Unique Kenyan Game Park Under Human Threat

Written by  //  January 1, 2008  //  Africa, Environment & Energy, Sustainable Development  //  No comments

As we worry about the outcome of the elections in Kenya and the resultant riots, the undermining of democracy and prospects for tribal warfare, the controversy over urban encroachment on Nairobi National Park goes virtually unremarked. Yet, it deserves attention as it is symbolic of the tensions between conservation and poverty alleviation.

KITENGELA, Kenya – A short distance from the slums and skyscrapers of Nairobi, Naanyu Ntirrisa pulls thorn bushes around her Maasai village to keep out marauding lions that have killed a cow and two sheep. … Across a river from the village, tourists in Land Rovers photograph giraffes munching on acacia thorns, with the city’s towers visible in the distance.
They are enjoying the charms of Nairobi National Park, the closest of its kind to a capital city in the world, where visitors can grab a quick safari during a business trip and airlines even take stopover passengers out for a game drive. … The park hosts one of the largest concentrations of the rare black rhino in Kenya and lions and even cheetahs can still be seen — with a bit of luck. Yet, where plains were once black with thousands of wildebeest on the scale of the famous Maasai Mara migration further south, scarcely a hundred now roam.
The pressure of human expansion is posing a deadly threat to the park, Kenya’s oldest, and has led to bad-tempered rows between wildlife organisations, Maasai groups and a microfinance institution trying to help slum dwellers.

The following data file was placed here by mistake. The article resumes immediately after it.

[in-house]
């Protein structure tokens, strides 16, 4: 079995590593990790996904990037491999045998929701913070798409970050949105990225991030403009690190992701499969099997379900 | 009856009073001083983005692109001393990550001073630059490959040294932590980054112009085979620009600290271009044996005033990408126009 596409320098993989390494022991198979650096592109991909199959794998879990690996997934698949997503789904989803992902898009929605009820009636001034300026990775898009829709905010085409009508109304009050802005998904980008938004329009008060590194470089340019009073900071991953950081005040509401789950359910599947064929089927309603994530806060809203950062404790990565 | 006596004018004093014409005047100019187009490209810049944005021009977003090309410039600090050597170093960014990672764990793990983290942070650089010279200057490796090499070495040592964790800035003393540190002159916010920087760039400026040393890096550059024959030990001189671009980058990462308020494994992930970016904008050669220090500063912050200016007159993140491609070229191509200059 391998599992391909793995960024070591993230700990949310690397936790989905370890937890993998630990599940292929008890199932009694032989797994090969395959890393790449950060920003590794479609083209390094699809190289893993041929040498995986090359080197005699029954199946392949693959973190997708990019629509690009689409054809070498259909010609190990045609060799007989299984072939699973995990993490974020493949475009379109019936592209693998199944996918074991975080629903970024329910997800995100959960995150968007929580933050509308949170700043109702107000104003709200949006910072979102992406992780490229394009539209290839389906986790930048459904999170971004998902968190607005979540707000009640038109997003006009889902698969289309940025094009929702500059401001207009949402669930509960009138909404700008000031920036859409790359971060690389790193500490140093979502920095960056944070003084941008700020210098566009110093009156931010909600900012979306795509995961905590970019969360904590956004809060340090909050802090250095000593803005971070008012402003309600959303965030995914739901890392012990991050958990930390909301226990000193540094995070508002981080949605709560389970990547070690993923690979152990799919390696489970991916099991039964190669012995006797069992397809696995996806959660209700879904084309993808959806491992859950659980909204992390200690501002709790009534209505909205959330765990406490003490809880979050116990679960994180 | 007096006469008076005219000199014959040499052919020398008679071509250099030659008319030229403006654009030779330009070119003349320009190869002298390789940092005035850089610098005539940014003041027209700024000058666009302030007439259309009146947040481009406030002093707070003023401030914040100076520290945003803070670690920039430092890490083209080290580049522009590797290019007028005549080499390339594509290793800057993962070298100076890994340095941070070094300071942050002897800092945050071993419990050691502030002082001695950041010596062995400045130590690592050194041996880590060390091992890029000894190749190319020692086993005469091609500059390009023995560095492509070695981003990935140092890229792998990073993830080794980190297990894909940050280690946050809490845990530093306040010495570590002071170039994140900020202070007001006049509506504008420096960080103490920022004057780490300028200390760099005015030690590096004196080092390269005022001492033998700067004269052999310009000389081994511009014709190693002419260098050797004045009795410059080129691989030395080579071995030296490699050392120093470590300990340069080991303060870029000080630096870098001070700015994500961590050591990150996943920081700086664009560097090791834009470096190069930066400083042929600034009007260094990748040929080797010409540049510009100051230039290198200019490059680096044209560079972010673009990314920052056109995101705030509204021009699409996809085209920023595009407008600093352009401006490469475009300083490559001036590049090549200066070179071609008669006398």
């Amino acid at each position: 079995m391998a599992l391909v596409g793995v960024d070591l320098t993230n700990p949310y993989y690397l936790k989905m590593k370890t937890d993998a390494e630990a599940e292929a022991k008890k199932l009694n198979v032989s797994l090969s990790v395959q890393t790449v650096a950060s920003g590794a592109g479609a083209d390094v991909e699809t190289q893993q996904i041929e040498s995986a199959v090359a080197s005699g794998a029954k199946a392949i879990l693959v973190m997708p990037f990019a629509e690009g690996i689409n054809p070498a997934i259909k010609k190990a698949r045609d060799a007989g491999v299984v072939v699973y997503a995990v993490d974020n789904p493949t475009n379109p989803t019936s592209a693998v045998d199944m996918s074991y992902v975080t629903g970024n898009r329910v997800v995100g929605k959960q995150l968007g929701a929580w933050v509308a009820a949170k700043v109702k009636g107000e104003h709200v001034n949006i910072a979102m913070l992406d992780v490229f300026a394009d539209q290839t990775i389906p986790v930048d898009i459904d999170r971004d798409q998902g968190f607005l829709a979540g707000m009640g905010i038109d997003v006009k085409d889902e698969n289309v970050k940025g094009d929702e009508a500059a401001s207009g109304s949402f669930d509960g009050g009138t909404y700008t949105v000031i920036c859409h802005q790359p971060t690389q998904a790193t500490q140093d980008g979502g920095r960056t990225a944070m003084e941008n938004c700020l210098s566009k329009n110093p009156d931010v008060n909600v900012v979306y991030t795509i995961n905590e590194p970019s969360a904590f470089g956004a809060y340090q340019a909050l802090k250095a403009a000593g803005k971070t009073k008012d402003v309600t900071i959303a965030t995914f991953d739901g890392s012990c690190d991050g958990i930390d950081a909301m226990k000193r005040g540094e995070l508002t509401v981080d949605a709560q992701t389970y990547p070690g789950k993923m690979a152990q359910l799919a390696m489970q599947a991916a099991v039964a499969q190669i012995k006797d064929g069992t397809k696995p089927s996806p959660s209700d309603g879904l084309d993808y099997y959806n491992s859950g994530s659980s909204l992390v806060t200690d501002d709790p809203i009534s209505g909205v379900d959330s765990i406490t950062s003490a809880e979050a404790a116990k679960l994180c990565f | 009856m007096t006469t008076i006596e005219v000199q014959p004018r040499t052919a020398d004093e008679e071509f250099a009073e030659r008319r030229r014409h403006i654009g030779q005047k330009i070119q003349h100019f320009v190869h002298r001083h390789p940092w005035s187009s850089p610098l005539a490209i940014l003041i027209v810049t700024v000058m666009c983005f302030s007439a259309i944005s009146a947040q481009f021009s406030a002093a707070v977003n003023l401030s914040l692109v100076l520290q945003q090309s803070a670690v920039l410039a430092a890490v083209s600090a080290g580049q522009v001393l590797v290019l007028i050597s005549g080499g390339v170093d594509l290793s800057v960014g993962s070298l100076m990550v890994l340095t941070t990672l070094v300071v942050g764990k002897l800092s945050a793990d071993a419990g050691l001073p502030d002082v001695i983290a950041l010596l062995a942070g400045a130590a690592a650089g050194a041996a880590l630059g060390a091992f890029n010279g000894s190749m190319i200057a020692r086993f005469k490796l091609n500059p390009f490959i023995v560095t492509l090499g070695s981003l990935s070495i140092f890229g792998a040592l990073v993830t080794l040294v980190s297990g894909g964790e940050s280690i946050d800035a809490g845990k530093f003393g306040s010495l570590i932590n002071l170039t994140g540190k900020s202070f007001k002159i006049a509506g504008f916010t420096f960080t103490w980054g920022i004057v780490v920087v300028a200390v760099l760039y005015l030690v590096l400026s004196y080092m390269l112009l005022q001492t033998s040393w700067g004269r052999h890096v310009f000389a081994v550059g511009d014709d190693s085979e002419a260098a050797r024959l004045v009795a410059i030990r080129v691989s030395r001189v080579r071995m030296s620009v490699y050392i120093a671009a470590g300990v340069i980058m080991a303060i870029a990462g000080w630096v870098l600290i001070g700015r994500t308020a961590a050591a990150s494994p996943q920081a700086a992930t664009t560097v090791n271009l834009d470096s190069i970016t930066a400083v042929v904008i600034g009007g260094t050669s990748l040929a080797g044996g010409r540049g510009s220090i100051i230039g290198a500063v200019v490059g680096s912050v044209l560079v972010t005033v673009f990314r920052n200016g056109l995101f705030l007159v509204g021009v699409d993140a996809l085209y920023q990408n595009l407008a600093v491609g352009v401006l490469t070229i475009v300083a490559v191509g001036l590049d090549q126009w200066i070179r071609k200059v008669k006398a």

The most passionate dispute focuses on a clutch of red roofs sprouting on the windswept plains south of the park, where wild animals and Maasai herdsmen roam.
They mark the first stage of a township where 10,000 residents from Nairobi’s huge, squalid slums will live. The town is the brainchild of Ingrid Munro, a Swedish woman who has devoted her life to helping Kenya’s poor.
Munro runs Jamii Bora, Kenya’s largest microfinance institution. After winning five years of legal battles, Jamii Bora began construction of Kaputiei town last May.
An alliance of the government Kenya Wildlife Service, conservation NGOs and one Maasai group vows to continue the battle, saying the town will destroy the traditional way of life in the area, increase crime, pollute water supplies with sewage and block the corridor by which animals enter the park.
Most of the animals roam on the much bigger plains and come into the park through the open southern boundary for water in its 12 dams during the dry season, but their route is increasingly restricted by fences and settlement. More
Planet Ark
by Barry Moody
Story Date: 2/1/2008

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